Recently, I read an article wondering about the coming of hands-free books and how it would impact our society. Author and social media manager at CNET, Nathan Bransford, had an idea about the new Google Glass device and the possibilities of hands-free books.  Haven’t heard of  Google Glass? You can read more here, but essentially, they are an experimental device–a wearable computer–that will act as a recording device, a camera, an information center and entertainment piece….all under the guise of a simple pair of glasses.  The Google Glass is still in the development stages, but Google has started a project where it is loaning out the glasses to people who presented them with creative ideas about how they would use them.  So, we’ll have to see if this moves to a stage where everyone can purchase a pair and start using them!

Now, the concept of reading on the Google Glass is something Mr. Bransford was concerned about, but for different reasons.  The viewing area is apparently quite small, and wouldn’t work well for doing a lot of reading.  He was most excited about the thought of being able to read (hands-free) while walking or traveling on the train. It really is an interesting concept, one where you might control flipping the pages with a blink of an eye or some other simple gesture. 

But as some of his readers pointed out, there are implicit dangers here. Of course, we’re thinking of using this as a reading device in the best possible ways, but what about people who will try to read while driving? (You know someone will do this!) Even the idea of reading while walking could have HUGE problems, with people not being aware enough of their surroundings already when they walk with iPods or other listening devices etc. There are just so many applications where using the glasses would be dangerous.

The Google Glass is very well designed, so much so that it isn’t all that noticeable when a person has them  on.  They could easily be mistaken for a regular pair of glasses. The possibilities here for reading are probably very real, and it’s only a matter of time before someone develops an idea to make books available for people who will own them. But along with using common sense, there should probably be some safeguards so that they won’t be misused. What do you think?  Would reading a book hands-free using a device like Google Glass be something you’d want to try?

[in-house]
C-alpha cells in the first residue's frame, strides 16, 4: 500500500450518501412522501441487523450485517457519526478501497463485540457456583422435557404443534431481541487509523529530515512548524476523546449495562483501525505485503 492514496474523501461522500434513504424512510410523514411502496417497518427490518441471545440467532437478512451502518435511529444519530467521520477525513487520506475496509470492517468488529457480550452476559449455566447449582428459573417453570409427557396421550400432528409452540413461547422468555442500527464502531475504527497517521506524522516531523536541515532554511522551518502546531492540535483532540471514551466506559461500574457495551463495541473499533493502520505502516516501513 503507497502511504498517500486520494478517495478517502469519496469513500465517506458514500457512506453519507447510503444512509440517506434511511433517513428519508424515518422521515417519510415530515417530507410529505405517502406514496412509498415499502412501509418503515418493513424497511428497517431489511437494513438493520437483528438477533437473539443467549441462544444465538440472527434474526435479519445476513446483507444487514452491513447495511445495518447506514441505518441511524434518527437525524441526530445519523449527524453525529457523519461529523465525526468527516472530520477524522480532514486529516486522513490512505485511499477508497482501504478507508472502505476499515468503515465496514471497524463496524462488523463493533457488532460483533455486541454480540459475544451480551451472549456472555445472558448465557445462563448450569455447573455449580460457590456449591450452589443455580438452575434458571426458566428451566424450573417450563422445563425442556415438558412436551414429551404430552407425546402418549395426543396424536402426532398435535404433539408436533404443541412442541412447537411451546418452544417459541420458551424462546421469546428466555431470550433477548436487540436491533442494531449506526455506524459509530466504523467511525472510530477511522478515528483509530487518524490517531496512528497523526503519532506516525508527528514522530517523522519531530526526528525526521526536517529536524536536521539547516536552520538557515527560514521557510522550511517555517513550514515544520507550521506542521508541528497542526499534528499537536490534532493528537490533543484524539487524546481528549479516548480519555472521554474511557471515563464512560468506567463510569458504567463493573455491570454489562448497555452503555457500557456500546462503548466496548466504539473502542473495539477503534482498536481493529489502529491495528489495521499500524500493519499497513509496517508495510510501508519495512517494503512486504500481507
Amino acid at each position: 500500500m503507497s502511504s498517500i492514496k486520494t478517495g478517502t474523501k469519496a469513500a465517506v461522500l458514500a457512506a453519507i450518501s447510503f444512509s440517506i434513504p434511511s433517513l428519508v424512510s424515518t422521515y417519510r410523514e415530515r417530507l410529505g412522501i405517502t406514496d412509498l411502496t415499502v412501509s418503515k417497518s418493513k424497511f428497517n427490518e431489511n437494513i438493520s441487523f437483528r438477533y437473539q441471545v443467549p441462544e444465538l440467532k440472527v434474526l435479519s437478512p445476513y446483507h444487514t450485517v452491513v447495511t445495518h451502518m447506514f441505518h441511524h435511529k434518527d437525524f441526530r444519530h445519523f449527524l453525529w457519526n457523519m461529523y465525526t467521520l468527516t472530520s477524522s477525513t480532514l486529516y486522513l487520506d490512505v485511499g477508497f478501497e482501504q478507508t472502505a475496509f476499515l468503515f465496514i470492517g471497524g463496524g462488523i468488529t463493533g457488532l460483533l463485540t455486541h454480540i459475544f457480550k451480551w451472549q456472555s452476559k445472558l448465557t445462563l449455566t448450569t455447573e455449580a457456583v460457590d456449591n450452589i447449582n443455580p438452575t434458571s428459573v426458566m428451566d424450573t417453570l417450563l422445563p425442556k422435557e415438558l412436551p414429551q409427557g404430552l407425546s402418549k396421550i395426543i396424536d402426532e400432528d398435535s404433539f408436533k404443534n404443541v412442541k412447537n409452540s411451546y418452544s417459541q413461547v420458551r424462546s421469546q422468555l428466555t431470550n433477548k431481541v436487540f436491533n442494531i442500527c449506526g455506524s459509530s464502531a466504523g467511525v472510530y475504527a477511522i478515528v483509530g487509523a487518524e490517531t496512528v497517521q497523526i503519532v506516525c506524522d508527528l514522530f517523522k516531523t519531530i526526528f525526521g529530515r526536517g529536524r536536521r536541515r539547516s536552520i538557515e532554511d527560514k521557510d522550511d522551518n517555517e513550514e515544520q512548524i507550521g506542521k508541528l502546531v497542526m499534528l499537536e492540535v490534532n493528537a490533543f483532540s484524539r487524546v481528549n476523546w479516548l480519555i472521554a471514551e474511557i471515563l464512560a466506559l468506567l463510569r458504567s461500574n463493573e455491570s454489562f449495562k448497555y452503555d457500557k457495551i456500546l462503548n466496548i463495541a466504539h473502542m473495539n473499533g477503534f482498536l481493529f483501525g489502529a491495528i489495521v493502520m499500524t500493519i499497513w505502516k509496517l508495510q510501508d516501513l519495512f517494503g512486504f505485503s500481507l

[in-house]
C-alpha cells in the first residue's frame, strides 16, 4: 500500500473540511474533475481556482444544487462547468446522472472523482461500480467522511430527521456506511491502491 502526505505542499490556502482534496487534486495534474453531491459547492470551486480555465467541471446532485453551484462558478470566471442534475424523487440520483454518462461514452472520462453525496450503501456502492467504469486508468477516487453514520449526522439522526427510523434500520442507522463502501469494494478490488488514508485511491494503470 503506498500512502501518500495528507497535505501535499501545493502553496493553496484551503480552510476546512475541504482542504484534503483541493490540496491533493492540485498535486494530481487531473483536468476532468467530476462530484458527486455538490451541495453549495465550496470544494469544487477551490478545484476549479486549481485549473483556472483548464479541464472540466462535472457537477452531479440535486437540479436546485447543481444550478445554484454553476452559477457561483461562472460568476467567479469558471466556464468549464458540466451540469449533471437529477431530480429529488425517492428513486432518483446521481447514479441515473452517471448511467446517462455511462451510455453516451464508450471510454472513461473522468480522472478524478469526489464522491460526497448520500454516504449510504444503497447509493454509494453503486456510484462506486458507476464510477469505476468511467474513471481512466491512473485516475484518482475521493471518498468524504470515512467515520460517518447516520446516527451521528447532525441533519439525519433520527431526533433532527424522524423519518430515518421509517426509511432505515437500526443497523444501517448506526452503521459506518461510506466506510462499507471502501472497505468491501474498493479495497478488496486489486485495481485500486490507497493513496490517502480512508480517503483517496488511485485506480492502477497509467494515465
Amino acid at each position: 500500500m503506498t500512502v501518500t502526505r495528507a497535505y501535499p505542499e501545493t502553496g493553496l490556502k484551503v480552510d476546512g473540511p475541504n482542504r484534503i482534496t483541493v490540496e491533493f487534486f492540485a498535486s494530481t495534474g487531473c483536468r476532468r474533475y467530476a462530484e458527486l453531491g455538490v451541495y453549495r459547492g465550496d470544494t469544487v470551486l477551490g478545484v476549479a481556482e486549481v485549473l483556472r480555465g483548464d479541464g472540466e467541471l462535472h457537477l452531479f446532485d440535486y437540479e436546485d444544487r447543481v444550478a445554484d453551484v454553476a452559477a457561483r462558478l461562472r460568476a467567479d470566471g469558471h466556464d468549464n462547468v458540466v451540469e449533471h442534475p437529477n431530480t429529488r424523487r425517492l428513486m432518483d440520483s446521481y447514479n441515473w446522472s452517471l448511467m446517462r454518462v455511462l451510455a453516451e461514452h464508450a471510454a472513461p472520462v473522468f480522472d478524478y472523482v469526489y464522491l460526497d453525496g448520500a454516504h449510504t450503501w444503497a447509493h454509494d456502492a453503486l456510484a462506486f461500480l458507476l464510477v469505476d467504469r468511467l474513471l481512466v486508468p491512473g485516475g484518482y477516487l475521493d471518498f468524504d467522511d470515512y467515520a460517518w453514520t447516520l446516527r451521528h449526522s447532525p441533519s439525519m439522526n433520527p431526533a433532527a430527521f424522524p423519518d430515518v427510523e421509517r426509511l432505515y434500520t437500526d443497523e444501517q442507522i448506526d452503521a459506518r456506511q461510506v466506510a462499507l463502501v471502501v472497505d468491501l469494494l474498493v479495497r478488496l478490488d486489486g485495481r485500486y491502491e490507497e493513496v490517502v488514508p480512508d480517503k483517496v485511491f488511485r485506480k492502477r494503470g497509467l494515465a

Do You OverDrive?

While the majority of our patrons still come in to get books, many people are also taking advantage of the free eBooks and Audiobooks available at the OverDrive website. And with the upcoming holiday season upon us, we expect that usage to grow. So what are people reading on? It seems that eReaders are still very popular, but now people are expanding into the tablet format, so we’re excited to see where that goes.

There are always questions about what is available on the OverDrive website. While it’s not exactly like purchasing an eBook or audiobook online, where you get whatever book you want within seconds, there are many advantages to it.  Think of it as an extension of the library you visit in person–you can still get most of the books you want, but you might have to wait a few weeks if someone already has your book out.  Here are a few updated facts:

Right now, there are over 35, 000 titles available on OverDrive.  That includes eBooks, audiobooks, as well as music and video (which our library does not offer at this time, I’m afraid.) There are 26, 225 eBooks alone. While some bigger libraries offer extra copies to their patrons, Carleton Place has only single copies of each eBook available to borrow. Think of it like us purchasing books for our building–we wouldn’t buy 13 copies of a popular book because we simply wouldn’t have room on our shelves for everything.  And each copy that we own pays out royalties to the author and publisher etc.  If we purchased multiple copies of eBooks, we’d still have to pay for each copy so the authors etc., would earn their money.  While it seems like it should be something we could have an endless supply of (after all, it’s digital, it’s just a file…why couldn’t we have multiples on backup), we find that the waiting lists move fast and people can generally wait to read/listen to a book.

The people are OverDrive tell us that at any one time, 35 – 40% of the collection is out. That’s amazing when you think of it! And now, you can have up to 10 items on your holds/checkout list.  This is double what they used to offer, so it helps keep you in the loop.  Less time coming back to place holds and more time reading!  We love it! If you’re getting frustrated trying to find an available title to take out, don’t forget to try the “Advanced Search”.  You can choose your preferred genre, author and type of eBook, then select “show only titles available” and it will show you a list of items you can take out right now!  Fantastic, right?  If you’re having trouble with that, please drop by the library and we can show you how it’s done on one of our computers.

While many people are getting tablets, this requires some knowledge of your device (how to access WiFi etc), and a few easy steps to download the OverDrive app. Then,it’s as simple as getting an Adobe ID and the books drop right into your app. If you’re still using your computer to access eBooks, you might notice that Adobe Digital Editions has changed its layout as well.  They’ve made it easier for people who are sight impaired to use their screen readers (devices that read the books to them). So, while the look might have changed with Adobe Digital Editions 2.0 version, it still acts the same when reading your eBooks on your computer or transferring them to your device. Again, if you need any help, drop into the library and we can assist you.

It’s an exciting time for library users, and your new devices (for the most part) will work great on OverDrive. Don’t forget, you still need a library card and a PIN.  Drop in and we can get you started!